Gender & Sexuality

Surrogacy: Wombs for Rent

Young women are routinely exploited by brokers and agencies in the highly unregulated American market for surrogate pregnancies.
Surrogate mother Selena Ramirez | Credit: NOW

Commercial surrogacy—when women are paid to carry and deliver babies for people who cannot conceive them biologically—is banned in almost every developed country in the world except the U.S., making it a land of opportunity for parents around the world.

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In June, celebrity parents Matthew Broderick and Sarah Jessica Parker announced publicly they had twins delivered via surrogate. But surrogacy services and their oversight vary from state to state, creating a strong potential for deceit and fraud.

This week, NOW's Senior Correspondent Maria Hinojosa follows the surrogate pregnancy of a single mother over the course of several months. When she was 14 weeks pregnant, the surrogate agency that brokered the deal between her and the future parents vanished, leaving the woman stranded without health insurance and nowhere to turn.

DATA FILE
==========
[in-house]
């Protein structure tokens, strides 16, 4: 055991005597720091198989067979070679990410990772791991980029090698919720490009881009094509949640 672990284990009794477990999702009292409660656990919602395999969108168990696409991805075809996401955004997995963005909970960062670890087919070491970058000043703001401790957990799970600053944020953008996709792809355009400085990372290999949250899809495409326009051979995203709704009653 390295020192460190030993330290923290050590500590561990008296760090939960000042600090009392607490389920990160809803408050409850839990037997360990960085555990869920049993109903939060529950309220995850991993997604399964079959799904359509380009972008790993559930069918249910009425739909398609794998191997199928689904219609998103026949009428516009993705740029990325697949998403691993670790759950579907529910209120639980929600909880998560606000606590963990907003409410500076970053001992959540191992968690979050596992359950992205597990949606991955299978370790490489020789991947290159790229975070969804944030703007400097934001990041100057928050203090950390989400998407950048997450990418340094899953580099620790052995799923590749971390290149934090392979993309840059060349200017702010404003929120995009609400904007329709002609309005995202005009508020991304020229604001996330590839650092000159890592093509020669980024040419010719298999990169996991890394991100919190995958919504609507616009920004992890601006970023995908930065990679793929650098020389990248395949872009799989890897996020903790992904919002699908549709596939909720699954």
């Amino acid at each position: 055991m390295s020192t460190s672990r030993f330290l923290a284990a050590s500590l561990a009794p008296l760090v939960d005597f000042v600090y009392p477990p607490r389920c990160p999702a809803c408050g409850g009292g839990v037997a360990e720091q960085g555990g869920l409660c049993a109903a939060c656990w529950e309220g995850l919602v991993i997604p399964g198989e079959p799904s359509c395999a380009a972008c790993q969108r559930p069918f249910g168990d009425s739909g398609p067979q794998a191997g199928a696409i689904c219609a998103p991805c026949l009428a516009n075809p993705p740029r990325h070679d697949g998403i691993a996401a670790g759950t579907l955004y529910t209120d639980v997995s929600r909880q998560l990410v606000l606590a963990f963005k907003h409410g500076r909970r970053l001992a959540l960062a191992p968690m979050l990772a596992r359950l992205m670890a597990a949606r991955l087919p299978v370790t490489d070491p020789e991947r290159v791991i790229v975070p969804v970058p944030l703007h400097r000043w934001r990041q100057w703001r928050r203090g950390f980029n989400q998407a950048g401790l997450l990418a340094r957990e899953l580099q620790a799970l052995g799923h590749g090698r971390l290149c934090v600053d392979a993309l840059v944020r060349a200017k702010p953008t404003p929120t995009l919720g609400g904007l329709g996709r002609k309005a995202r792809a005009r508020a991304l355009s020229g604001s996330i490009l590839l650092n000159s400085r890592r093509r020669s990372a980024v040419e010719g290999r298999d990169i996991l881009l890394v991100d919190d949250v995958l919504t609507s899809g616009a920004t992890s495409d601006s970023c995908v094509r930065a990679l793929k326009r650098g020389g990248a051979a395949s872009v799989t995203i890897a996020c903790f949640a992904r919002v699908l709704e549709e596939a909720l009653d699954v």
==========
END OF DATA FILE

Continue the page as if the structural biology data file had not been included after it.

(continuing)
NOW investigates how shady surrogacy services and a lack of regulation in the U.S. may be defrauding hopeful parents and victimizing mothers trying to help them.

About the reporters

Habiba Nosheen

Habiba Nosheen

Habiba Nosheen is an Emmy and Peabody award-winning investigative journalist and filmmaker.

Hilke Schellmann

Hilke Schellmann

Hilke Schellmann is a native of Germany, a Fulbright Scholar, and a veteran documentary producer.

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